Procedurally, the zoning ordinance requires the issuance of a building permit by the building inspector before any building or structure may be erected or altered, and a certificate of occupancy by the same official before any new building or structure may be used or occupied or any other (i.e. , existing) building, other than an existing residence, may be used or occupied as a residence or for living purposes. The issuance of the latter certificate is made dependent on compliance not only with the zoning ordinance, but also with the building and sanitary codes and "any other ordinance of the Borough * * *."

The borough building code, in effect throughout the period here involved, is a most voluminous and detailed document of some 350 printed pages. It is the 1950 edition of the "Basic Building Code of the Building Officials Conference of America, Inc.," prepared for adoption by municipalities anywhere in the country. Some of its procedural provisions

[51 NJSuper Page 595]

and nomenclature do not precisely conform to New Jersey concepts. While it was apparently adopted in Saddle River verbatim and without any adapting language, that fact does not affect or impair its procedural or substantive applicability in the present situation. Suffice it to say that the code requires a building permit issued by the building inspector thereunder before proceeding with the alteration of a residence building for conversion from dwelling to school use, based on an application, plans and specifications demonstrating compliance with all pertinent code provisions. In addition, the code requires a certificate of use and occupancy issued by the same official before a building "altered to change from one use group to another" or for which no such certificate had been heretofore issued shall be used or occupied, certifying that the work has been completed in accordance with the provisions of the issued permit. The interrelation of the code to the zoning ordinance in these respects will be hereafter considered. There is no provision in the code as to procedure in the event of the improper issuance of a permit or certificate by the inspector.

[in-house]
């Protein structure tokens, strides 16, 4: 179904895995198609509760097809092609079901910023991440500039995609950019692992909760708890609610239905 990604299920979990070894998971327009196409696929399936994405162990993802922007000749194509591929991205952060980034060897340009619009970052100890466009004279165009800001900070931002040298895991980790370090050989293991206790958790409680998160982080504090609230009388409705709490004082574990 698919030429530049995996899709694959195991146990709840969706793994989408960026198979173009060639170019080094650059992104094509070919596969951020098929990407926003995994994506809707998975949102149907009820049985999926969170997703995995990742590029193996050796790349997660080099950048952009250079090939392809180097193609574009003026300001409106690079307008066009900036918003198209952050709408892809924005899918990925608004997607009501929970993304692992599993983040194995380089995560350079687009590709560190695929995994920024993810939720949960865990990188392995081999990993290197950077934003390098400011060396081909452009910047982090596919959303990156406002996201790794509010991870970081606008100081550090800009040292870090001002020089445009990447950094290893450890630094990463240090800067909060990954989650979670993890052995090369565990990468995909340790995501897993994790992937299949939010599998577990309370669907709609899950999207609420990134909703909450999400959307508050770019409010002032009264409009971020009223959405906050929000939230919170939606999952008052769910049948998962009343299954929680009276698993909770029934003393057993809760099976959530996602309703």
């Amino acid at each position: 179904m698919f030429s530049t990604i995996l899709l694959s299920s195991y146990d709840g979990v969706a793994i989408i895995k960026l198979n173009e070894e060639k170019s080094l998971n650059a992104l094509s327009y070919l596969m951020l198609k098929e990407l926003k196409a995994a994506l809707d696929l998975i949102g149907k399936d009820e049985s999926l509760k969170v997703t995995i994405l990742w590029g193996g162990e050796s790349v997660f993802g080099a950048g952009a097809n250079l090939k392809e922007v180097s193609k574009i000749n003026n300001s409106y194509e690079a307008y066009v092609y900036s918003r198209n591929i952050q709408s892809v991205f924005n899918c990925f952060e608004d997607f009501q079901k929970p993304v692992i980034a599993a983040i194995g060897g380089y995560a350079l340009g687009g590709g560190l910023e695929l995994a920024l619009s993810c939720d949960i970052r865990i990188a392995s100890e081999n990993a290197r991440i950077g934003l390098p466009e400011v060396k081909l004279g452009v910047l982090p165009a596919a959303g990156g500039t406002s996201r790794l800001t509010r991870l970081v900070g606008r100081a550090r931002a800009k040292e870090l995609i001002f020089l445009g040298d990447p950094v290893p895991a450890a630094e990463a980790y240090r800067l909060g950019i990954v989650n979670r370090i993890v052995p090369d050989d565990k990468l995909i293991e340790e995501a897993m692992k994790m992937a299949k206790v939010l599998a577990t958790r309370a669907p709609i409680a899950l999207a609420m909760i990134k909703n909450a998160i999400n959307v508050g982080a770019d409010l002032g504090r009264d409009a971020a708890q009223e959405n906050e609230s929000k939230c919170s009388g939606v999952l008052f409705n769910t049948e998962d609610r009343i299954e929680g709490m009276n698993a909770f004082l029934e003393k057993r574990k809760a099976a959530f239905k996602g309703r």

We should also mention that Saddle River has a planning board which had adopted a master plan. N.J.S.A. 40:55-1.10.

To come to the chronology of events leading to these suits, beginning in the early part of June 1957: Douglas Ogilvie was a teacher in a boys' private school in Englewood and an applicant for a teaching position in the Saddle River public school. He was hopeful of starting a private school of his own somewhere in the general area some time in the near future. He was acquainted with John C. Alford, a substantial resident of Saddle River and member of its board of education, who was interested in establishing such a school to provide upper grade and secondary education for boys and girls of the borough and nearby communities. They quickly decided to work together, Ogilvie on the scholastic end and Alford on the financial, and two days after their first discussion of the venture, discussed with Zecker the acquisition of the Bierbrier property as a site.

[51 NJSuper Page 596]